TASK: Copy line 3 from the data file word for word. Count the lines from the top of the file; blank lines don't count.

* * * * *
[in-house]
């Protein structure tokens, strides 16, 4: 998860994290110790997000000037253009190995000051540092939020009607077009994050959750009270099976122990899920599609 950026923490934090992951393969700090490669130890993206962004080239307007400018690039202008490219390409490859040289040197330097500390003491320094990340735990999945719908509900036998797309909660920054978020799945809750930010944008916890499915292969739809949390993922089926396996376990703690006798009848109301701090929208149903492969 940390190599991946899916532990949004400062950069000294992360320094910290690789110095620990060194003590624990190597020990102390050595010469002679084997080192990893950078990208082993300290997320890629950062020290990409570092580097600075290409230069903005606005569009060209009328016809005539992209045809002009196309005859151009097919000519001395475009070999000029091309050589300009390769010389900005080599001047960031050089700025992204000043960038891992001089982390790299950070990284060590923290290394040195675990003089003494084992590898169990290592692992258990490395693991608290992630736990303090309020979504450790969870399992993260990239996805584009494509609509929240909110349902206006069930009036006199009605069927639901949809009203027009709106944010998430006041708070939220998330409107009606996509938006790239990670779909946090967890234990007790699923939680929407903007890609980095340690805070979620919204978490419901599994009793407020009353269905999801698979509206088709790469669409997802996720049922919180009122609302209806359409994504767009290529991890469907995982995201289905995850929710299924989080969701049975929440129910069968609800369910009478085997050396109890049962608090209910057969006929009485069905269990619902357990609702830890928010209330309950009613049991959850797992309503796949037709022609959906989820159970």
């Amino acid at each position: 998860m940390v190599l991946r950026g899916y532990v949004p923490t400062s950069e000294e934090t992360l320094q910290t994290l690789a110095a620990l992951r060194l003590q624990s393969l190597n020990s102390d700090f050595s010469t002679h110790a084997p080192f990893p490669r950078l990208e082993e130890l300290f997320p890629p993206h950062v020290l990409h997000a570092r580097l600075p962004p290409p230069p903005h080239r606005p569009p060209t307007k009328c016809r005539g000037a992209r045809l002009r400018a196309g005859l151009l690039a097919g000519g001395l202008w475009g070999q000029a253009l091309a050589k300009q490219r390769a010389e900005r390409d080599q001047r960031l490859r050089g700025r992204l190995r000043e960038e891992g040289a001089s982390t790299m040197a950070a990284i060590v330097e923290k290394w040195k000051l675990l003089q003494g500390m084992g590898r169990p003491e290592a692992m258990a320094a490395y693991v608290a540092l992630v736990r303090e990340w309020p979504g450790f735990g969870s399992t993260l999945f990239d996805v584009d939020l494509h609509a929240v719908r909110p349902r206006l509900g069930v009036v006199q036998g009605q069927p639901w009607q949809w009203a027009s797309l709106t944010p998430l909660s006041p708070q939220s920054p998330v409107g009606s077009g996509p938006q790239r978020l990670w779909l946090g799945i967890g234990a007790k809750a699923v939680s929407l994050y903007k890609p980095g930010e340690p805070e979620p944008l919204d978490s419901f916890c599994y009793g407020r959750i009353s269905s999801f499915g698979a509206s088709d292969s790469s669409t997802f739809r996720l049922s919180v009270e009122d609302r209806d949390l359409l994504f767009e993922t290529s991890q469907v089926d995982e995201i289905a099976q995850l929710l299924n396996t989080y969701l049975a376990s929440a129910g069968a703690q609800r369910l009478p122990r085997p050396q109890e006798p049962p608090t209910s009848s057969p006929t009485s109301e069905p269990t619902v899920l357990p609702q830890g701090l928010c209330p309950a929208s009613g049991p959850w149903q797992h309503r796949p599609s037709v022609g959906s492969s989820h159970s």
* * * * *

């Amino acid at each position: 998860m940390v190599l991946r950026g899916y532990v949004p923490t400062s950069e000294e934090t992360l320094q910290t994290l690789a110095a620990l992951r060194l003590q624990s393969l190597n020990s102390d700090f050595s010469t002679h110790a084997p080192f990893p490669r950078l990208e082993e130890l300290f997320p890629p993206h950062v020290l990409h997000a570092r580097l600075p962004p290409p230069p903005h080239r606005p569009p060209t307007k009328c016809r005539g000037a992209r045809l002009r400018a196309g005859l151009l690039a097919g000519g001395l202008w475009g070999q000029a253009l091309a050589k300009q490219r390769a010389e900005r390409d080599q001047r960031l490859r050089g700025r992204l190995r000043e960038e891992g040289a001089s982390t790299m040197a950070a990284i060590v330097e923290k290394w040195k000051l675990l003089q003494g500390m084992g590898r169990p003491e290592a692992m258990a320094a490395y693991v608290a540092l992630v736990r303090e990340w309020p979504g450790f735990g969870s399992t993260l999945f990239d996805v584009d939020l494509h609509a929240v719908r909110p349902r206006l509900g069930v009036v006199q036998g009605q069927p639901w009607q949809w009203a027009s797309l709106t944010p998430l909660s006041p708070q939220s920054p998330v409107g009606s077009g996509p938006q790239r978020l990670w779909l946090g799945i967890g234990a007790k809750a699923v939680s929407l994050y903007k890609p980095g930010e340690p805070e979620p944008l919204d978490s419901f916890c599994y009793g407020r959750i009353s269905s999801f499915g698979a509206s088709d292969s790469s669409t997802f739809r996720l049922s919180v009270e009122d609302r209806d949390l359409l994504f767009e993922t290529s991890q469907v089926d995982e995201i289905a099976q995850l929710l299924n396996t989080y969701l049975a376990s929440a129910g069968a703690q609800r369910l009478p122990r085997p050396q109890e006798p049962p608090t209910s009848s057969p006929t009485s109301e069905p269990t619902v899920l357990p609702q830890g701090l928010c209330p309950a929208s009613g049991p959850w149903q797992h309503r796949p599609s037709v022609g959906s492969s989820h159970s």